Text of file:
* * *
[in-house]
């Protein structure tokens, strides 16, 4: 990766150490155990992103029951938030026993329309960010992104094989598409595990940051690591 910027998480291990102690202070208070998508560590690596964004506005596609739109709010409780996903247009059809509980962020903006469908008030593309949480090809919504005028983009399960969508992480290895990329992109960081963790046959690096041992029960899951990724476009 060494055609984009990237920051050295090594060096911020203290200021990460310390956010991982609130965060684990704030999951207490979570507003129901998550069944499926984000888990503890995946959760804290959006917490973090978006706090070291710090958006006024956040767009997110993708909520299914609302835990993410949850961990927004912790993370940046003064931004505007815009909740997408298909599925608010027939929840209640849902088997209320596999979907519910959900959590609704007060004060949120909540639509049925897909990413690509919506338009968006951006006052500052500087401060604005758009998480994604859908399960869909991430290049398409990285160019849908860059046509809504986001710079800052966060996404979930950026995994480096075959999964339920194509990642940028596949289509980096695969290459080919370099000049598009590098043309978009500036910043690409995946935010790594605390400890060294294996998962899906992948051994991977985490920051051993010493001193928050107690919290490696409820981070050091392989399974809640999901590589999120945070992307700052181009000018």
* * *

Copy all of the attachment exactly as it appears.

[in-house]
């Protein structure tokens, strides 16, 4: 990766150490155990992103029951938030026993329309960010992104094989598409595990940051690591 910027998480291990102690202070208070998508560590690596964004506005596609739109709010409780996903247009059809509980962020903006469908008030593309949480090809919504005028983009399960969508992480290895990329992109960081963790046959690096041992029960899951990724476009 060494055609984009990237920051050295090594060096911020203290200021990460310390956010991982609130965060684990704030999951207490979570507003129901998550069944499926984000888990503890995946959760804290959006917490973090978006706090070291710090958006006024956040767009997110993708909520299914609302835990993410949850961990927004912790993370940046003064931004505007815009909740997408298909599925608010027939929840209640849902088997209320596999979907519910959900959590609704007060004060949120909540639509049925897909990413690509919506338009968006951006006052500052500087401060604005758009998480994604859908399960869909991430290049398409990285160019849908860059046509809504986001710079800052966060996404979930950026995994480096075959999964339920194509990642940028596949289509980096695969290459080919370099000049598009590098043309978009500036910043690409995946935010790594605390400890060294294996998962899906992948051994991977985490920051051993010493001193928050107690919290490696409820981070050091392989399974809640999901590589999120945070992307700052181009000018």